Famously, actor, comedian, musician and alternate TV theme song composer Donald Glover was famously the subject of a 2010 internet fan campaign urging producers to cast the Community star as the next Spider-Man. But because the internet is basically that subterranean river of slimy psychic awfulness from Ghostbusters II, there was a massive racist backlash to the idea of a Black Spider-Man -- so the producers just cast the least-hated white guy from The Social Network instead. But the incident helped lead the way for Marvel to introduce Miles Morales, who happened to be a Black Spider-Man ... and who also happened to spark a giant racist backlash because, again, sewer slime. 

All this led to a brief appearance from Donald Glover in the following iteration of Spider-Man -- not as Spidey himself, but as Aaron Davis, who is also Prowler in the comics and the uncle of Miles Morales. While Spider-Man: Homecoming hints at the connection, Glover shows up in two scenes and gets webbed to the trunk of his car.

Despite the fact that Glover’s scene-stealing cameo seemed explicitly calibrated to tee-up future appearances from the character (and his nephew) he still has yet to show up again. And even though the upcoming Spider-Man: No Way Home is basically a retirement home for Spider-Man villains, there’s no indication that Davis will be included. The writers of Spider-Man: Far From Home were originally planning to bring Davis back for the sequel, but had to abandon the idea because the story spends “such little time in Queens.” 

The MCU Cast Two Prestigious Actors Only to Kill Their Characters Offscreen

It’s no secret that Marvel movies have boasted a number of prestigious actors over the years; from Cate Blanchett to Forest Whitaker to Robert Redford to a bunch of other people who were once honored with Academy Awards and still showed up to deliver lines to, say, a wisecracking alien raccoon. 

But two of the franchise’s most impressive hires appeared for a weirdly brief amount of time, in retrospect. In Guardians of the Galaxy we are introduced to Nova Corps, basically the space-police that protect the Nova Empire, including the planet Xandar. Who was commanding this intergalactic cop army? Irani Rael, played by friggin’ Glenn Close. As in Cruella DeVil, Alex from Fatal Attraction and the unfortunately named Albert Nobbs -- that Glenn Close. Nova Corps also includes Rhomann Dey, played by John C. Reilly from acclaimed works like Boogie Nights, Magnolia, and Check It Out! With Dr. Steve Brule.

Those are two fantastic actors -- but they never show up again. After the much-sought-after Power Stone is safely tucked away on Xandar at the end of Guardians, somehow Thanos has it at the beginning of Avengers: Infinity War -- meaning that he probably slaughtered everyone on Xandar and the Nova Corps protecting them. Which very likely means that Close and Reilly’s characters were horribly killed offscreen. It also kind of deflates Rocket’s triumphant Han Solo-like turn towards selflessness, considering that the same people the Guardians of the Galaxy bravely saved all died like a few years later.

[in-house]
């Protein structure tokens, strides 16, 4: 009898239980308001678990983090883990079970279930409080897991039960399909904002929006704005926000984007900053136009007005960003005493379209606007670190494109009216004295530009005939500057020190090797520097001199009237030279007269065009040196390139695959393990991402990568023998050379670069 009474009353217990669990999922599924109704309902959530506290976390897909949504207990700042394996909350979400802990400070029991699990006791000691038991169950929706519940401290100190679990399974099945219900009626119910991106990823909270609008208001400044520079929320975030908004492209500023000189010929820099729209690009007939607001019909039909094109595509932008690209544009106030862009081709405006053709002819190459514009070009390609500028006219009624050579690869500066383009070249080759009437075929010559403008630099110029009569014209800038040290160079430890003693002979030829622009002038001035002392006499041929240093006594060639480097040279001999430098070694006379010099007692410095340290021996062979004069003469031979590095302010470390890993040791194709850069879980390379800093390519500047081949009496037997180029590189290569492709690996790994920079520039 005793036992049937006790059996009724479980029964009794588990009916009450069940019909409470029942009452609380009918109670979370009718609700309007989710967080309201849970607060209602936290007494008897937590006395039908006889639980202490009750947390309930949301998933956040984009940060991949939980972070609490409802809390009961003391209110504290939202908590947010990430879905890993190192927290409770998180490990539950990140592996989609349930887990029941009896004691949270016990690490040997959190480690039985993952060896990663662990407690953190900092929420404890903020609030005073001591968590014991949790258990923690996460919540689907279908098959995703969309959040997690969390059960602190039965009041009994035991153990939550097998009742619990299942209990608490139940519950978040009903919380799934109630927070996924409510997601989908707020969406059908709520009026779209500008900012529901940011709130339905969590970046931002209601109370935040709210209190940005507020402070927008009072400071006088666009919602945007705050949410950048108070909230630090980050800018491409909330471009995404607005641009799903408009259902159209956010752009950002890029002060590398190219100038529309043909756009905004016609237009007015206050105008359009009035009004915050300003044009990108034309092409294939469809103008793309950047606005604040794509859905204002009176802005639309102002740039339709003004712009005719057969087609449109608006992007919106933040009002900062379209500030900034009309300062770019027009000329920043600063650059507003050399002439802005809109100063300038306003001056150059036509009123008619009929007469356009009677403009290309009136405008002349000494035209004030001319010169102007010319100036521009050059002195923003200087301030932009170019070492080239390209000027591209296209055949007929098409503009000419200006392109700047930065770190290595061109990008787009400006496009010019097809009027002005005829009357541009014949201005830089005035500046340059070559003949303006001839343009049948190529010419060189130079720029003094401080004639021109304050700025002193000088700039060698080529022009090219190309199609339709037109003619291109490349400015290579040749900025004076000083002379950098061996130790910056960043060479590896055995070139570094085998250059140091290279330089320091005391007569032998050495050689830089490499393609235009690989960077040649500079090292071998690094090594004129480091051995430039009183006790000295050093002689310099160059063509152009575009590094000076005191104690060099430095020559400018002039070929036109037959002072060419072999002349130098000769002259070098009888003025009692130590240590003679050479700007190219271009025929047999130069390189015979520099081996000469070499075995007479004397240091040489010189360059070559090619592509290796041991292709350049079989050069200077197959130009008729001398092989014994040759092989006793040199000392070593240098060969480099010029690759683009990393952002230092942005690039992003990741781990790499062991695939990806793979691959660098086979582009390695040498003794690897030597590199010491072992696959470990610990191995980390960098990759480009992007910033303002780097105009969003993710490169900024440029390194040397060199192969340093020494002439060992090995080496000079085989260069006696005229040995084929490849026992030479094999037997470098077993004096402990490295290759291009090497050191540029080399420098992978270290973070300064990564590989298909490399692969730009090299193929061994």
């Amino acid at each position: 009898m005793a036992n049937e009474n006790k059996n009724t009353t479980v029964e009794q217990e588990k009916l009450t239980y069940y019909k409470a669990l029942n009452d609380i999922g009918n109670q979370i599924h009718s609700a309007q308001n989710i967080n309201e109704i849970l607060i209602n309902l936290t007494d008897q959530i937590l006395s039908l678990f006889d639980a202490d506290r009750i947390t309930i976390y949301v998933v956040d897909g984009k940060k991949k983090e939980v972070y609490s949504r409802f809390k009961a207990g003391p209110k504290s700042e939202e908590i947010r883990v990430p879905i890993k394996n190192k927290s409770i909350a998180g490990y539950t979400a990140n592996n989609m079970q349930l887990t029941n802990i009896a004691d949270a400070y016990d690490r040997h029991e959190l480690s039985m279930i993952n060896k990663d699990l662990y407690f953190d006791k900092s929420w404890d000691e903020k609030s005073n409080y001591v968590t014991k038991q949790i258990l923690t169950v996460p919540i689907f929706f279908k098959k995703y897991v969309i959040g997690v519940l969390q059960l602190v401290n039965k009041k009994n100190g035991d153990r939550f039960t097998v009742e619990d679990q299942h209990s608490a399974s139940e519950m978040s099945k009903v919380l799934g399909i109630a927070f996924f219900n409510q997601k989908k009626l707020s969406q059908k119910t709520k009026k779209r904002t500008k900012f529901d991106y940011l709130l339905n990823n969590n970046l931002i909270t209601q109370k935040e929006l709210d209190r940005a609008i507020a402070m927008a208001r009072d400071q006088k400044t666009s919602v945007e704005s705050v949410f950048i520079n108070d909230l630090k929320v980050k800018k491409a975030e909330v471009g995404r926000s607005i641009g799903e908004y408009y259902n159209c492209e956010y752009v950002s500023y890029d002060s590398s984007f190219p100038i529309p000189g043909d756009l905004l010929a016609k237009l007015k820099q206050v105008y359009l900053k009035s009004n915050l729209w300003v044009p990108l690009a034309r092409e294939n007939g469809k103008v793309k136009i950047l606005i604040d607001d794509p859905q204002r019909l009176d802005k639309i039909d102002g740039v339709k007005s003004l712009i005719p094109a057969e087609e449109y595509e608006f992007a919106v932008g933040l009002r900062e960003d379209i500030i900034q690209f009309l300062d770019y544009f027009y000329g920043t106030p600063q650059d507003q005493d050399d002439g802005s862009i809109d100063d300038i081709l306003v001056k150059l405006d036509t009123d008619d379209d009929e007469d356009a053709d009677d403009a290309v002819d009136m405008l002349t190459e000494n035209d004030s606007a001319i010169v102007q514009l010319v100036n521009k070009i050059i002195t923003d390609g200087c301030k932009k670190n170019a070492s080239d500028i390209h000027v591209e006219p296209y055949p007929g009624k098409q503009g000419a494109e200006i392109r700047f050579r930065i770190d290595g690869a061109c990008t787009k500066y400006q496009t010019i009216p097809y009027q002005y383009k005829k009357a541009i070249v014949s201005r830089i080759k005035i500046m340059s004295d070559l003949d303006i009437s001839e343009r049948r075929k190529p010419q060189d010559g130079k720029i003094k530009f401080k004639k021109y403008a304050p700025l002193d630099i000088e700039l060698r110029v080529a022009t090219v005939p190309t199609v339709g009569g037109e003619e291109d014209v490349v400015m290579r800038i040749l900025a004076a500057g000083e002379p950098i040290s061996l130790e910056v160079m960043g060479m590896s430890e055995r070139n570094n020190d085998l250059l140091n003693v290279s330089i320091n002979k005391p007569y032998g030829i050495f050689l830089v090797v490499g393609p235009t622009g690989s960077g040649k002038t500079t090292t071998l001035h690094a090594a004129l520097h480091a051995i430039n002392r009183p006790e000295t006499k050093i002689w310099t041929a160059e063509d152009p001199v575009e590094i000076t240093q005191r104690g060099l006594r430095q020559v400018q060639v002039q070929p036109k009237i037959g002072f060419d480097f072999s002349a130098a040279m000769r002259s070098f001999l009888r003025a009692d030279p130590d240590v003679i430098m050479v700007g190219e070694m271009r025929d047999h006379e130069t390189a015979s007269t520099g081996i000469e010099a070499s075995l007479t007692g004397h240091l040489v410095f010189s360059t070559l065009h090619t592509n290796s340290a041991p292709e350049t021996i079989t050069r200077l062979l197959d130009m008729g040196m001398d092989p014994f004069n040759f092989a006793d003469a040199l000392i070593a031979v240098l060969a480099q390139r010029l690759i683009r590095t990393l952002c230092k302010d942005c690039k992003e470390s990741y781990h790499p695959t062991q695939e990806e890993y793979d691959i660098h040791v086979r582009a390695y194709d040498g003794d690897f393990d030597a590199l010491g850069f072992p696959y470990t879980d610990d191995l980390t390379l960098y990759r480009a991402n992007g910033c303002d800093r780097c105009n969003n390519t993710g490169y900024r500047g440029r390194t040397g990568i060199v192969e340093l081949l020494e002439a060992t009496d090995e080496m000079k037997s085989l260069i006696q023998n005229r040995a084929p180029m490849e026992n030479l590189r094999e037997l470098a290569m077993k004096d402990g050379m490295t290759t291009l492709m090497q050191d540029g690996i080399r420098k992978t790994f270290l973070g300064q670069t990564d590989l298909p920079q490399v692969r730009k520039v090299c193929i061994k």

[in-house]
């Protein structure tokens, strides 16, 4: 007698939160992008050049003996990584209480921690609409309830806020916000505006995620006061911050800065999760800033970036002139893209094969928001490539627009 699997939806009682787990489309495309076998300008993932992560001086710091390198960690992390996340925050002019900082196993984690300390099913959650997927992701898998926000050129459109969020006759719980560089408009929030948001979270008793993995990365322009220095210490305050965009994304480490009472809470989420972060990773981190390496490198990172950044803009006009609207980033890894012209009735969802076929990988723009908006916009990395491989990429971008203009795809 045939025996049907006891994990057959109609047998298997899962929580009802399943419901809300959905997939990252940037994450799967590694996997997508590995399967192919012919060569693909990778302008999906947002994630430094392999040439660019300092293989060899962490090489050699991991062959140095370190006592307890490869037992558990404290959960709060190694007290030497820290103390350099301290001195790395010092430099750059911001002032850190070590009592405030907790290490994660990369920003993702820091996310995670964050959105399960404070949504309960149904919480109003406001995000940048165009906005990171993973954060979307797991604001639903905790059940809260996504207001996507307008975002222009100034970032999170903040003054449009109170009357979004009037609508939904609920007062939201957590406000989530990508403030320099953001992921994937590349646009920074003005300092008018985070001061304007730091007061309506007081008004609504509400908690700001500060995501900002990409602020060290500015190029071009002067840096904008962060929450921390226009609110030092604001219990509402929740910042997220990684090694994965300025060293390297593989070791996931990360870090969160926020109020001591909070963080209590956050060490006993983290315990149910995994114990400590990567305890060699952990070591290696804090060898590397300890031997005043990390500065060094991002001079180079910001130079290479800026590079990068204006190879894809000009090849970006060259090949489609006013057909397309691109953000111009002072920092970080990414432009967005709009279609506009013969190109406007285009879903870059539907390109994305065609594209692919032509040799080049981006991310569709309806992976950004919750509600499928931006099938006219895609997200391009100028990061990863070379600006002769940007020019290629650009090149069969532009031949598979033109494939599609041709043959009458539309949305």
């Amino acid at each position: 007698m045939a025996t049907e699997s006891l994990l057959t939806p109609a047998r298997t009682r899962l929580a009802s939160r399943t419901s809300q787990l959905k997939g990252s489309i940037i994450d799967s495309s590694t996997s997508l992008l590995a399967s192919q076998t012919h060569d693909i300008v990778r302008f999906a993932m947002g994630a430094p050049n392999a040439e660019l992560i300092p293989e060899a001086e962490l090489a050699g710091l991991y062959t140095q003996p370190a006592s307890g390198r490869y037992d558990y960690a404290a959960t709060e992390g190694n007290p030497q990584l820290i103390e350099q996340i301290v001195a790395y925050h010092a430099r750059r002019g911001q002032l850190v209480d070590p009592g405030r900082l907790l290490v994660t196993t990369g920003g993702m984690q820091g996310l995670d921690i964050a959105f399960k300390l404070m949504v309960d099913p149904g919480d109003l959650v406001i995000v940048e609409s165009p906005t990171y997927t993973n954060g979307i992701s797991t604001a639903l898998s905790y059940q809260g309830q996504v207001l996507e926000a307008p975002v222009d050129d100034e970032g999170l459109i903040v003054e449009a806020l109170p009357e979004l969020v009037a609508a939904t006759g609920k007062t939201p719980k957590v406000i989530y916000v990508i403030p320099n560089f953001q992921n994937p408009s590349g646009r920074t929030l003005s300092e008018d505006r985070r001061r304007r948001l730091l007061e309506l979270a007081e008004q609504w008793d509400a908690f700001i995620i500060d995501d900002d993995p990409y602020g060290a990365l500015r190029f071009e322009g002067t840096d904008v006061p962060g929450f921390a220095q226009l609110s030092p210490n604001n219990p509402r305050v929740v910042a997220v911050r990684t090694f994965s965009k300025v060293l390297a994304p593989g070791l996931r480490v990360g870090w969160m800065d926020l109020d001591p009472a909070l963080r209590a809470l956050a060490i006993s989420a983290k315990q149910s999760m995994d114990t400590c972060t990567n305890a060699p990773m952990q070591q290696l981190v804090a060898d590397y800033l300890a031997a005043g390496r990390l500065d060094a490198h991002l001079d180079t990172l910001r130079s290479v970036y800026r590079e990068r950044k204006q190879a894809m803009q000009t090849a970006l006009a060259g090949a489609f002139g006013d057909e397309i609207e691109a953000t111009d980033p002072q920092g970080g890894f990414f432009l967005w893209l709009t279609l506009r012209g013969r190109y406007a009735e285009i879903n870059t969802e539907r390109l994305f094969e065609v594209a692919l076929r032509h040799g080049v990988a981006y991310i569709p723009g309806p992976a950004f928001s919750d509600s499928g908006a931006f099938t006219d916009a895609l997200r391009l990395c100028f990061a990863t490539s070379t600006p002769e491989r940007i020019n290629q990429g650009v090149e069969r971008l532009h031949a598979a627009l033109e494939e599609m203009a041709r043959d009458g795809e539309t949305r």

The Chitauri Got Purely Overshadowed by the Skrulls

Even casual Marvel fans are familiar with the Chitauri, those freaky space goblins who fought alongside villains like Loki and Thanos, most memorably at the end of the first Avengers movie. Forget TV’s Agents of S.H.I.E.L.D., give us a spin-off about the NYC Parks Department cleaning all the smoldering Chitauri corpses out of midtown Manhattan.

But despite the fact that they appeared in the climactic battle of Avengers: Endgame, it seems like the Chitauri are being phased out, paving the way for the shapeshifting Skrulls, first introduced in Captain Marvel, to take center alien stage in the new Secret Invasion Disney+ series

Which is kind of weird because the Chitauri, in the comics, are also shapeshifters and were introduced in Marvel’s The Ultimates, designed to be the “Skrulls for the Ultimate Universe.” The Skrulls, on the other hand, date back to 1962, first appearing in just the second issue of The Fantastic Four. Given that they’re so similar, why wouldn’t Marvel Studios just use the Skrulls from the jump? Probably due to rights issues; since the Skrulls were co-owned by Marvel and 20th Century Fox, it seems likely that Marvel sought to sidestep any potential intellectual property complications by simply focusing on the Chitauri instead. But since that’s obviously no longer a problem, the Skrulls are in, and the Chitauri are about as likely to resurface in a Marvel movie as Stellan Skarsgard’s junk. 

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Top Image: Marvel